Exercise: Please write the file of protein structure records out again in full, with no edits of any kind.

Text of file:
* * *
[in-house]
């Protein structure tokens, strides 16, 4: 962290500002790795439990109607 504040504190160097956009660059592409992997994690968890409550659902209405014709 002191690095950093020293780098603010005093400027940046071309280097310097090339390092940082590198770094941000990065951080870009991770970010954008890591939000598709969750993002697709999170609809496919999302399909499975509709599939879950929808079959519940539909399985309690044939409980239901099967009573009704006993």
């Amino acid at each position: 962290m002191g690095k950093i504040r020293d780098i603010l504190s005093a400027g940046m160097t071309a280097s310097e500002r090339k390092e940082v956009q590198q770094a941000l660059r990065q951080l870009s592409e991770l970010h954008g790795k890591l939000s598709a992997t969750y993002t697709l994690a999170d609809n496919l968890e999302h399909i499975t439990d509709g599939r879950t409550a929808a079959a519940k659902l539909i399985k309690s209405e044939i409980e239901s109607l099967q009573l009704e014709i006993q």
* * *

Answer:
[in-house]
């Protein structure tokens, strides 16, 4: 962290500002790795439990109607 504040504190160097956009660059592409992997994690968890409550659902209405014709 002191690095950093020293780098603010005093400027940046071309280097310097090339390092940082590198770094941000990065951080870009991770970010954008890591939000598709969750993002697709999170609809496919999302399909499975509709599939879950929808079959519940539909399985309690044939409980239901099967009573009704006993």
């Amino acid at each position: 962290m002191g690095k950093i504040r020293d780098i603010l504190s005093a400027g940046m160097t071309a280097s310097e500002r090339k390092e940082v956009q590198q770094a941000l660059r990065q951080l870009s592409e991770l970010h954008g790795k890591l939000s598709a992997t969750y993002t697709l994690a999170d609809n496919l968890e999302h399909i499975t439990d509709g599939r879950t409550a929808a079959a519940k659902l539909i399985k309690s209405e044939i409980e239901s109607l099967q009573l009704e014709i006993q």